Sydney is a very nice city especially where I’m staying in circular quay near to The Rocks. My room has a great view of the cruise terminal and the harbour bridge and I’m staying at the InterContinental (think of the points).
Sydney is Australia’s largest city but only by a few hundred thousand more than Melbourne. It seems a lot bigger though. People from here are called Sydneysiders as opposed to Melbournians or those from Woggawogga. Forgotten what they’re called.
One of the more curious things about the Australian weather is the massive temperature swings depending on the prevailing wind. From the Pacific and it gets warm; this week up to 37 degrees. From the south and the temperatures can plummet to 20 degrees like today.
My friend Jim (69) from the cruise ship had invited me to his daughters in a suburb of Sydney called Woronora. Of course he hadn’t told her. Anyway it was about a 40 minute drive to this charming and fairly affluent place called Liffey Place right by the river. Number 24. Well, that’s what he told me. Anyway I rang on the door several times with no luck and waited outside for about half an hour eventually seeing a woman pruning her bush outside her house so I asked if I could call Jim from her phone. My phone was malfunctioning. It turns out it was number 28. I found Jim and met his daughter and her husband Paul. I also told them that the people at number 24 weren’t in (in case they were interested in neighbour whereabouts). They were pleased with the information. Spent a nice couple of hours there.
I’d planned to go to Bondi beach but the weather looked iffy so I did a city tour. Opera House (closed, so I did my usual), observatory, Garrison church, the QVB, the botanical gardens. A really lovely day and of course the sun had come out at about 10 so I could have done the beach after all.
Jim and I headed off to the Blue Mountains which are about 2 hours west of Sydney. Jim told me his story. American GI father from the war whom he never knew and his mother gave him up for adoption almost immediately. Jim was in an orphanage in Birmingham and in 1952 at the age of 6 he and 30 other boys from the orphanage were shipped to Australia. He was adopted by a middle class family who already had a son six months younger than Jim and he had a happy childhood from then on. Now Jim looks like Charlton Heston but as a kid with a mother from Northern Ireland he had very fair skin and red hair. A great combo for the Australian sun.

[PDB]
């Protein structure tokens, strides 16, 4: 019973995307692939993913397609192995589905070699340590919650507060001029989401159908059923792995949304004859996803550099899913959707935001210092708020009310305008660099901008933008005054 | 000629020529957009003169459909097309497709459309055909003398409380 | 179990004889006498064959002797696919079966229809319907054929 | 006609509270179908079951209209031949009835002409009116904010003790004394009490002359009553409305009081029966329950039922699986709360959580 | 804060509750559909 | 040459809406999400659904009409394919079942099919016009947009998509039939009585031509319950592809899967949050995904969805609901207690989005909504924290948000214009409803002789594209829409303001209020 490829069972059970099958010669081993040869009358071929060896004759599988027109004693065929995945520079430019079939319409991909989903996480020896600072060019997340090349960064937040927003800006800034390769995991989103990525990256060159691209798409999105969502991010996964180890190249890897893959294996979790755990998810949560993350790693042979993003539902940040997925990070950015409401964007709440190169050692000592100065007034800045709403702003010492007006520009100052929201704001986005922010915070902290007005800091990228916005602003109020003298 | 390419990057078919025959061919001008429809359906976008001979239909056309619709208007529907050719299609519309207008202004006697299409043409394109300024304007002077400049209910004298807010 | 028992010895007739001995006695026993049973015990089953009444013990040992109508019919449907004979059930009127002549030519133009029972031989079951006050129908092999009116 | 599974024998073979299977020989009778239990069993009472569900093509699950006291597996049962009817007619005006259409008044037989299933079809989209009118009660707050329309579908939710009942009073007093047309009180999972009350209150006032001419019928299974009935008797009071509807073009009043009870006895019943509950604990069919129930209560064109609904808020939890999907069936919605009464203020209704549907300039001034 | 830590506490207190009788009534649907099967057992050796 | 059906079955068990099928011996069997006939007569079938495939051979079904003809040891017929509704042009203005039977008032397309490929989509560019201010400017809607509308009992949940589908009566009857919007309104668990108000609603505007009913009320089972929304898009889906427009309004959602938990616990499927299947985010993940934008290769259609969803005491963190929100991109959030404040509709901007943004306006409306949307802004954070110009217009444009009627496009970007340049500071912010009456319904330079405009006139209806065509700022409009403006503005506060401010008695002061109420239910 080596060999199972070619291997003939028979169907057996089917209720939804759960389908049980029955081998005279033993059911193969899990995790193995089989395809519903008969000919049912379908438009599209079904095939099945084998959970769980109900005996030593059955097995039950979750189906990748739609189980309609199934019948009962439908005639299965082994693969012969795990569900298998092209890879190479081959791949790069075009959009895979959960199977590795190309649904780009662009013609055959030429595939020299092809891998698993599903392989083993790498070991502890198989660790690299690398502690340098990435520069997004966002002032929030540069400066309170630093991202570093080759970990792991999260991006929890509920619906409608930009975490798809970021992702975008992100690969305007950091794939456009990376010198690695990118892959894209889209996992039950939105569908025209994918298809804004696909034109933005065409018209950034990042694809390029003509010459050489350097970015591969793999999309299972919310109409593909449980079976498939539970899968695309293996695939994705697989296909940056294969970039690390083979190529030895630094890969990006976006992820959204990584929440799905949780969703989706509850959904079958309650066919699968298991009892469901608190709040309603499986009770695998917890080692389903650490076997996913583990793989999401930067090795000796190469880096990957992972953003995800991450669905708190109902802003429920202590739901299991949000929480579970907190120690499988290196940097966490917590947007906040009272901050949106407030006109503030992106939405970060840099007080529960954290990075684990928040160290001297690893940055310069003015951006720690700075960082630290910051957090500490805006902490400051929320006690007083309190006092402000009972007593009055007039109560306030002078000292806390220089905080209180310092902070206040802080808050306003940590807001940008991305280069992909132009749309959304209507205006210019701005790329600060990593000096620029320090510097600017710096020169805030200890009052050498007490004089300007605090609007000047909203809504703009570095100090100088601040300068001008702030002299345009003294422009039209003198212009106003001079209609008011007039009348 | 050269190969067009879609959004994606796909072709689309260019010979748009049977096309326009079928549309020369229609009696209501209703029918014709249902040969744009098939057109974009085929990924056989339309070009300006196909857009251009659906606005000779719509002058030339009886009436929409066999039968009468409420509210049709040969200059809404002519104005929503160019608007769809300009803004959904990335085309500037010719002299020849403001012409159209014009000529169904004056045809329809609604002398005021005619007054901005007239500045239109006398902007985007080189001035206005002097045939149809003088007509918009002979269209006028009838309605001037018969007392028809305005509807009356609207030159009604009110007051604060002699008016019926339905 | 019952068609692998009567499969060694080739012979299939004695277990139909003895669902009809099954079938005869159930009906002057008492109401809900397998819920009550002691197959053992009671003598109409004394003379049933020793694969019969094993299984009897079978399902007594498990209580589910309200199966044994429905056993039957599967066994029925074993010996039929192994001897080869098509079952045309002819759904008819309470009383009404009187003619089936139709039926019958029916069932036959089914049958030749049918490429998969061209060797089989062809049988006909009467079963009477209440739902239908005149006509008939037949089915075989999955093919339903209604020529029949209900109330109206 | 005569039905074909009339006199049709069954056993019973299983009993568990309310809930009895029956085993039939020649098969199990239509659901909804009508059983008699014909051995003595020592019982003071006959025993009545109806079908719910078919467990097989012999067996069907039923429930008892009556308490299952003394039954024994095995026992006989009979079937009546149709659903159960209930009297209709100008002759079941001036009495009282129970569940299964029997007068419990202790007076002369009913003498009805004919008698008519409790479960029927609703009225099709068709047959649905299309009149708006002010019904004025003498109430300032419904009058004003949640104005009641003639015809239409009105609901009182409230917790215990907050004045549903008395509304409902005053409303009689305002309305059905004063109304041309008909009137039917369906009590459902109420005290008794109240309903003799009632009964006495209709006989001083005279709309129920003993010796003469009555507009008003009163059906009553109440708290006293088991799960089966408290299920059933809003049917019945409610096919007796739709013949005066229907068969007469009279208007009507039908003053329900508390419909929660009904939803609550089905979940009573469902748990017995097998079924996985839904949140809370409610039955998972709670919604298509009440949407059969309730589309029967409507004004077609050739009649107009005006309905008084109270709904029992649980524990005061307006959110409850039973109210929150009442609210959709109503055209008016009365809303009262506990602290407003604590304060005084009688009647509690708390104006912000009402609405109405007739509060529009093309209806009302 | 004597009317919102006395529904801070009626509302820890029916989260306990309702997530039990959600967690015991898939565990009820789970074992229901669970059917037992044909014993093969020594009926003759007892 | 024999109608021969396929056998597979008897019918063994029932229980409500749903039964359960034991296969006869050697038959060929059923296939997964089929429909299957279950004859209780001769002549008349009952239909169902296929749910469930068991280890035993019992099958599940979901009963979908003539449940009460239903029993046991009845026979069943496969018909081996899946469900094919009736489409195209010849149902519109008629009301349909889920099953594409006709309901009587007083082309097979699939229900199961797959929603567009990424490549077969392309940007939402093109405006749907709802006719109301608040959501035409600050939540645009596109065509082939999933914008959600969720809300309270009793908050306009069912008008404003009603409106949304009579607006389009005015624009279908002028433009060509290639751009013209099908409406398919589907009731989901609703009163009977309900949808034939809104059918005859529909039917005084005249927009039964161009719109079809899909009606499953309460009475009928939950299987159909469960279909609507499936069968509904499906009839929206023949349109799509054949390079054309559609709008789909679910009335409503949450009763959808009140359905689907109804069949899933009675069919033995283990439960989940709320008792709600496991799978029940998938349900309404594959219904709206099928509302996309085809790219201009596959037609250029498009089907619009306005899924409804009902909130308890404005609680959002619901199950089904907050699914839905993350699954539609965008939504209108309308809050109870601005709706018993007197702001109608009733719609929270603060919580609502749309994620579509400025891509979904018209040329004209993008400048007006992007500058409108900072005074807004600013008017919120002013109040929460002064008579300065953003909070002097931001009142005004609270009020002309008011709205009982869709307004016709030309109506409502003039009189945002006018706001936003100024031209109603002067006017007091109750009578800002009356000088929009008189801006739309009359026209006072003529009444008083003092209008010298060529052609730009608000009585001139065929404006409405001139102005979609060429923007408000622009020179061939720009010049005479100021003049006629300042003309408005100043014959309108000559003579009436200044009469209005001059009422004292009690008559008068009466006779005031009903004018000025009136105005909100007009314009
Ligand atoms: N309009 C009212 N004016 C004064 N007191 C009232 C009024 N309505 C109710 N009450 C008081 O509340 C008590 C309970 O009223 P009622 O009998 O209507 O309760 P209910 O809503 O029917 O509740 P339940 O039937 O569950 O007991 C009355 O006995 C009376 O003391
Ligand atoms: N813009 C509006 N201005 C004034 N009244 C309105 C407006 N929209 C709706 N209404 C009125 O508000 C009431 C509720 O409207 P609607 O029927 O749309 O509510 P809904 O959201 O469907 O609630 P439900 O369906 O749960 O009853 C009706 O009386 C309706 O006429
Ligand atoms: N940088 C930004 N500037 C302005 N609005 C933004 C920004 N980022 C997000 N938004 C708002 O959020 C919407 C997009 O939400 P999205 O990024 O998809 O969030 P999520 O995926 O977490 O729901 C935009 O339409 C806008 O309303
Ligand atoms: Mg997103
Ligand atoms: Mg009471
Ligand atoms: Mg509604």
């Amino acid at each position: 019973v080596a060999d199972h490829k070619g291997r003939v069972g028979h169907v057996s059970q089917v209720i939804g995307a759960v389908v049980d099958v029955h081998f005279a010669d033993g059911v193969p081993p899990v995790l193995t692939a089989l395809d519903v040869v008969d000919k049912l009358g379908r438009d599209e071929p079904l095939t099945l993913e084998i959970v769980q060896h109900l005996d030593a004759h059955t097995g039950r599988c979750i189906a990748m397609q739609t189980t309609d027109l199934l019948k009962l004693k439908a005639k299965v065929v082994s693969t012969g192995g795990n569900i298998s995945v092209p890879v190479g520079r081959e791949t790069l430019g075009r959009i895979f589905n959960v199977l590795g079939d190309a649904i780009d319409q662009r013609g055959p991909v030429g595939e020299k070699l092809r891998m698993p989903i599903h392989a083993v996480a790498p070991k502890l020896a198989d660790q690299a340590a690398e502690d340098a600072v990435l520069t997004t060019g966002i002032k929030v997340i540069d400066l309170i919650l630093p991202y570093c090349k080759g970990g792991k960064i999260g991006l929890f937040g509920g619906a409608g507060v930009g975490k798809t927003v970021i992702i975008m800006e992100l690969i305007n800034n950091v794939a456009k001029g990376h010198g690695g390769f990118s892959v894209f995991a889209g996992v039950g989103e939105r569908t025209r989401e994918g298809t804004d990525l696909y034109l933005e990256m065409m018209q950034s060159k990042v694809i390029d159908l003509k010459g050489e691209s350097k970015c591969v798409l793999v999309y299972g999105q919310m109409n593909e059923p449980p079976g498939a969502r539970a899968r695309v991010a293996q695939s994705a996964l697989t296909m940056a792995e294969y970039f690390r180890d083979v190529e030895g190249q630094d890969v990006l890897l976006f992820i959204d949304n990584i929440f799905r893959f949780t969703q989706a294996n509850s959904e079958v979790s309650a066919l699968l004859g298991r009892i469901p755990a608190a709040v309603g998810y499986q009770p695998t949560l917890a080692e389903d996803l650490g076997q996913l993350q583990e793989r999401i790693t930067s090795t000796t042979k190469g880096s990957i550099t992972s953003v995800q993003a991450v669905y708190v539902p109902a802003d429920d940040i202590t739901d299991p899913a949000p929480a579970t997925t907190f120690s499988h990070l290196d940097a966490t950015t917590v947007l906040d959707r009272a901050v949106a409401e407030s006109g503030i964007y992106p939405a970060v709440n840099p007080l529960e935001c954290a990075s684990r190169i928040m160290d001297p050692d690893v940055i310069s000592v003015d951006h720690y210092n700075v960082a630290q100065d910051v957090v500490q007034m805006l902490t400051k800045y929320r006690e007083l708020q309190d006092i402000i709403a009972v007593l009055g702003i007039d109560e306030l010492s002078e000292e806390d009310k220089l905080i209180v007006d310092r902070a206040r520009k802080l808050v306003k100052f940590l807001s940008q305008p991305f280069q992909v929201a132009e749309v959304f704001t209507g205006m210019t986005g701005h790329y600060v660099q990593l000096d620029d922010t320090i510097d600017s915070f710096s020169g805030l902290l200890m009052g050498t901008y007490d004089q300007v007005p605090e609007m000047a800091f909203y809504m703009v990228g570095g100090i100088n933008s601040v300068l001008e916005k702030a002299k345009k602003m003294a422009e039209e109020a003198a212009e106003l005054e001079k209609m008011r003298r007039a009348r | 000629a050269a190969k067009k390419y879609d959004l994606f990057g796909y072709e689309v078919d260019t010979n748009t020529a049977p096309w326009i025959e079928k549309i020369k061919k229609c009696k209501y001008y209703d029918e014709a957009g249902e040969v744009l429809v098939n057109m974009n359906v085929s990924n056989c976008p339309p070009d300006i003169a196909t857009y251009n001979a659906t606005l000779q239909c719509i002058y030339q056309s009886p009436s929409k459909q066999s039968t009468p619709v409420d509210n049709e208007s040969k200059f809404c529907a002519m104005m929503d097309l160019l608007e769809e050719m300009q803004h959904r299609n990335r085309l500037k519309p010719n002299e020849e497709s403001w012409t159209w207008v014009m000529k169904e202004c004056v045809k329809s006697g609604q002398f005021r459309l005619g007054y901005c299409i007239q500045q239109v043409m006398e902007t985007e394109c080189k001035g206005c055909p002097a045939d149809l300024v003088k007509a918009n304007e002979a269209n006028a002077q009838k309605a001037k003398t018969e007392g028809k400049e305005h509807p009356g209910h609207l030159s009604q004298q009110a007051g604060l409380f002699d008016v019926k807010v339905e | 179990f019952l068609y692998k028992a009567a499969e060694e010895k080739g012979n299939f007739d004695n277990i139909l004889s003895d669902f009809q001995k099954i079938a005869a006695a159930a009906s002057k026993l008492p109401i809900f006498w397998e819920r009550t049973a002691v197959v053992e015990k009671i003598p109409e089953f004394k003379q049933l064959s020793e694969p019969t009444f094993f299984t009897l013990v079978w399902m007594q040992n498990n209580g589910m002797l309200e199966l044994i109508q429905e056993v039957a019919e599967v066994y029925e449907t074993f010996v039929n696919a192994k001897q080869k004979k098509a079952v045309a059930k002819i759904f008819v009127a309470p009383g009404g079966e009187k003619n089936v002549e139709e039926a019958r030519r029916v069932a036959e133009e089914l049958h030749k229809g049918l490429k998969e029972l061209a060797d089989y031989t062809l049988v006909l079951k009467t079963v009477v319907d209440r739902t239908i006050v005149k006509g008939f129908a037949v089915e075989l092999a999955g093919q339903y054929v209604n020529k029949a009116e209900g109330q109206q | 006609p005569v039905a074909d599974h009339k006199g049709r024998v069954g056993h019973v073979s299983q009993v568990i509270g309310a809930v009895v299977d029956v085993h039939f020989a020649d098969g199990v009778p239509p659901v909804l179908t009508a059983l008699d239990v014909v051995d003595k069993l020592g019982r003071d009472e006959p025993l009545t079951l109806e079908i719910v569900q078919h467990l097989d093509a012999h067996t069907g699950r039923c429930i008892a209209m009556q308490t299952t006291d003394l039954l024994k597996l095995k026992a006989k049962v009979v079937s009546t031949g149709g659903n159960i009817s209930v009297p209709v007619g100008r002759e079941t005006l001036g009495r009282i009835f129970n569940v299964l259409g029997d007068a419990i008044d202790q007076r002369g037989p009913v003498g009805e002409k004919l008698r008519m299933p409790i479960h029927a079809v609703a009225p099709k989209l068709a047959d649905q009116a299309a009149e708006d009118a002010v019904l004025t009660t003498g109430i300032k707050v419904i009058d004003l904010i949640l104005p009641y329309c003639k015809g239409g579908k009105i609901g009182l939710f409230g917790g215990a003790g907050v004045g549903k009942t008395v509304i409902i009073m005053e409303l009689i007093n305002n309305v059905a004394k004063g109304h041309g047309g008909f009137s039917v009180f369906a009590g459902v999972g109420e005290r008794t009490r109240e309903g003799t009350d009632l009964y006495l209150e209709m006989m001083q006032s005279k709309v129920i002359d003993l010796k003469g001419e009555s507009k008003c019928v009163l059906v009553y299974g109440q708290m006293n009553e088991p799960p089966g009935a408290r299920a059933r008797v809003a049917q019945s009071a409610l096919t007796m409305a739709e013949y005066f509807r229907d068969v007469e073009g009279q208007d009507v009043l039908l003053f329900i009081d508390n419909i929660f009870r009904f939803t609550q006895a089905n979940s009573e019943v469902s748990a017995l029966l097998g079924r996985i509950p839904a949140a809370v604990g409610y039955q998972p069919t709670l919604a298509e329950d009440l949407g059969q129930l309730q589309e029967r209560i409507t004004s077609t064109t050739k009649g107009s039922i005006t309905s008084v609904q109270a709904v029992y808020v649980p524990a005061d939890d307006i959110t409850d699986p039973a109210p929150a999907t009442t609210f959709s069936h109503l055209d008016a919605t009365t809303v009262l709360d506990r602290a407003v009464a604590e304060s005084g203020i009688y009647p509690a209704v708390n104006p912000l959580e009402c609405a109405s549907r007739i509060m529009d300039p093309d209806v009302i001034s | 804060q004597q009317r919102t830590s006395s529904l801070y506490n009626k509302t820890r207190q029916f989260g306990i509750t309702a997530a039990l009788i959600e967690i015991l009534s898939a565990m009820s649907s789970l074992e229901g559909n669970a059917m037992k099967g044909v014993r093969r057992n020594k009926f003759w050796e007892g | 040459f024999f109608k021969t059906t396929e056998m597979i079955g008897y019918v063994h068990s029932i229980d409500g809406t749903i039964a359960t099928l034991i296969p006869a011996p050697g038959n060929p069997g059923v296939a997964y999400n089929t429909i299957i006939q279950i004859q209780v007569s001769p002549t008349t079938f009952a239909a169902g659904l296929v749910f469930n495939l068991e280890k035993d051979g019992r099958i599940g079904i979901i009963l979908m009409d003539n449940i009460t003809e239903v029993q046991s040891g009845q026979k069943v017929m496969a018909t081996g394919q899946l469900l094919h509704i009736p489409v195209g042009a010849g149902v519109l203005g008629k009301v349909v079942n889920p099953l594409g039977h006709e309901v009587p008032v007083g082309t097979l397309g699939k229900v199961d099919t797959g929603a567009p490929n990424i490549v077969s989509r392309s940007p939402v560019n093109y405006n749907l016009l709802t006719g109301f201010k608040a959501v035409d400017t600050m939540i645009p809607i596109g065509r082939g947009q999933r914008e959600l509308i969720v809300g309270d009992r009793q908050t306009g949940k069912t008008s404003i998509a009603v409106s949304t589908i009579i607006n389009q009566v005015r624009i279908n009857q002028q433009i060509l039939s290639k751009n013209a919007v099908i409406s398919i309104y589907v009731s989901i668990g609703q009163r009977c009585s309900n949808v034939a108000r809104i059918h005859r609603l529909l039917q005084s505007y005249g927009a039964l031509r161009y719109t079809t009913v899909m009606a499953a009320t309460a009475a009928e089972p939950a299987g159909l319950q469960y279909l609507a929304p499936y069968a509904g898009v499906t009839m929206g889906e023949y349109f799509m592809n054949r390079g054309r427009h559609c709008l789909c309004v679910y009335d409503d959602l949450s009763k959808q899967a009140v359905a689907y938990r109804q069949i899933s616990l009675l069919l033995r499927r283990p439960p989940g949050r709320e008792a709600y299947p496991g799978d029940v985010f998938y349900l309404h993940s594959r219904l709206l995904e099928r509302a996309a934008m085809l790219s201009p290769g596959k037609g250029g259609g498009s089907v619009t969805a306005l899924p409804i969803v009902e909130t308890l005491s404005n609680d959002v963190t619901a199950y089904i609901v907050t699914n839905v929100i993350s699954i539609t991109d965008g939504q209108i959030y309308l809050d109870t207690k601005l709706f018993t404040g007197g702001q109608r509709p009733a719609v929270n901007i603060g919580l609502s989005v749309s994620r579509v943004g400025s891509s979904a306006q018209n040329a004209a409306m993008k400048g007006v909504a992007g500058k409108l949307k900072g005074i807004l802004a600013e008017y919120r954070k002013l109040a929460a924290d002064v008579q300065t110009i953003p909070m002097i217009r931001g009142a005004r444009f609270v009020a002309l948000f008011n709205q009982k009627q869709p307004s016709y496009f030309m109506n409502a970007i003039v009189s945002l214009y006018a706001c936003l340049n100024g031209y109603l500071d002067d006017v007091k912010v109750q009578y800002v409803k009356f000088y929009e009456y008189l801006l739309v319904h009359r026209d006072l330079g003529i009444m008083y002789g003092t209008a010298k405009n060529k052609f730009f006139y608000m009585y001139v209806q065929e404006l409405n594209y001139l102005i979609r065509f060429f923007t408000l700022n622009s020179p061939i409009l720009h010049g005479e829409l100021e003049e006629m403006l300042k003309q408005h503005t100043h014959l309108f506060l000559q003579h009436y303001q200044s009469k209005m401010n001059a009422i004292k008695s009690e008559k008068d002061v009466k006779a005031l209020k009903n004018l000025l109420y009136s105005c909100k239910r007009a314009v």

The Blue Mountains were great.
In the evening I met with Michael, Dee and John Banks and his girlfriend Tracy and we had a drink and dinner. All very pleasant.
Today I took a ferry to Manly beach which many locals prefer to Bondi and I have to say Manly is quite splendid. There were 8 beach volleyball courts in a row with a tournament going on which was good to watch and the local schools were holding their respective sports days… on the beach. They break up soon for their 6 weeks summer holidays. I particularly liked the “crawling over the sand on your belly then run into the water around two teachers” race. There were also surfing lessons going on which is odd because I thought surfing was a natural genetic abnormality unique to Australians – no practise required. Perhaps they were tourists.
The good news is that the toilet in my room has been fixed. I was using a hotel toilet this morning having a Mr. Bridger moment when seconds later a chap turned up. It was eerily quiet so my British sensibilities thought I’d wait for him to leave. I was quiet as a mouse. Once you start that kind of thing you have to keep it going, after all I thought he’d been gone in a minute or so. Oh no. 15 minutes later he’s still in there not necessarily using the toilet in trap 3 but the strangest goings on one could imagine. At one point it sounded like he was scrunching up the loudest “paper” I’ve ever heard. Bundles of it. Then the zipper on his laptop bag started. The lighting was also a factor similar to when you’re making animal shapes on a wall so I could see all these shadows moving about. I started to get the giggles and that can be fatal for church mouse like behaviour. He eventually left and as soon as he did I heard the faint voice of the female cleaner saying “hello”. I called back a soft plaintive “hello” (cover blown) hoping she’d bog off (pun intended). Too much information??
Anyway three more days in Sydney then off up the coast. Next report, Sydney Part Deux – the wedding.
One of the great things about Sydney is the diversity. City, beach, water and of course bush. Wherever you go in Australia you’re never far from bush (as they call it). It was a guy in a menswear shop in Ulladulla that first said it. “Ulladulla has everything” he said. “Sun, surf, beaches and plenty of bush”. We had a great chat about politics – socialism versus capitalism: Jim, at one point I though he was your long lost twin. It was like chatting with you. I only went in for a pair of shorts. I came out with a different philosophy on life.